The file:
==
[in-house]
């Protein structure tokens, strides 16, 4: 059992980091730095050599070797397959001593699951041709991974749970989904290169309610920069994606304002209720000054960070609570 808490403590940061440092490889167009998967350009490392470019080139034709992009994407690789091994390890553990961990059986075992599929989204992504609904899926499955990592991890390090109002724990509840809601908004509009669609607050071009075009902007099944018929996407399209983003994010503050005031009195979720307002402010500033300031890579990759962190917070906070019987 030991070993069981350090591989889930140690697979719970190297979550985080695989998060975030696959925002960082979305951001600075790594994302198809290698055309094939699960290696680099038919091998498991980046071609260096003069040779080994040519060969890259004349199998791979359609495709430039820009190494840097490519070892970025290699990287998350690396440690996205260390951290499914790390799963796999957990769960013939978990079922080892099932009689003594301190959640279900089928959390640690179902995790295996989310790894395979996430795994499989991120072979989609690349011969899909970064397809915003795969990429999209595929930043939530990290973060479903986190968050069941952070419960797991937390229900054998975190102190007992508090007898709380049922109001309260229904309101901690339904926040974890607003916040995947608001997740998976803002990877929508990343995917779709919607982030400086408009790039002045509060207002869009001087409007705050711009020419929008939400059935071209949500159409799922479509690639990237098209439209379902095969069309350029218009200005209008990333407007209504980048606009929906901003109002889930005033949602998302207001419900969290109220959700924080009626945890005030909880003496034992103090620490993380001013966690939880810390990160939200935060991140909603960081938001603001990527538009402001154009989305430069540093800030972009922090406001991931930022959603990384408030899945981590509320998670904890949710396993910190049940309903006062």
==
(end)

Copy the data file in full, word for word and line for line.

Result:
[in-house]
């Protein structure tokens, strides 16, 4: 059992980091730095050599070797397959001593699951041709991974749970989904290169309610920069994606304002209720000054960070609570 808490403590940061440092490889167009998967350009490392470019080139034709992009994407690789091994390890553990961990059986075992599929989204992504609904899926499955990592991890390090109002724990509840809601908004509009669609607050071009075009902007099944018929996407399209983003994010503050005031009195979720307002402010500033300031890579990759962190917070906070019987 030991070993069981350090591989889930140690697979719970190297979550985080695989998060975030696959925002960082979305951001600075790594994302198809290698055309094939699960290696680099038919091998498991980046071609260096003069040779080994040519060969890259004349199998791979359609495709430039820009190494840097490519070892970025290699990287998350690396440690996205260390951290499914790390799963796999957990769960013939978990079922080892099932009689003594301190959640279900089928959390640690179902995790295996989310790894395979996430795994499989991120072979989609690349011969899909970064397809915003795969990429999209595929930043939530990290973060479903986190968050069941952070419960797991937390229900054998975190102190007992508090007898709380049922109001309260229904309101901690339904926040974890607003916040995947608001997740998976803002990877929508990343995917779709919607982030400086408009790039002045509060207002869009001087409007705050711009020419929008939400059935071209949500159409799922479509690639990237098209439209379902095969069309350029218009200005209008990333407007209504980048606009929906901003109002889930005033949602998302207001419900969290109220959700924080009626945890005030909880003496034992103090620490993380001013966690939880810390990160939200935060991140909603960081938001603001990527538009402001154009989305430069540093800030972009922090406001991931930022959603990384408030899945981590509320998670904890949710396993910190049940309903006062």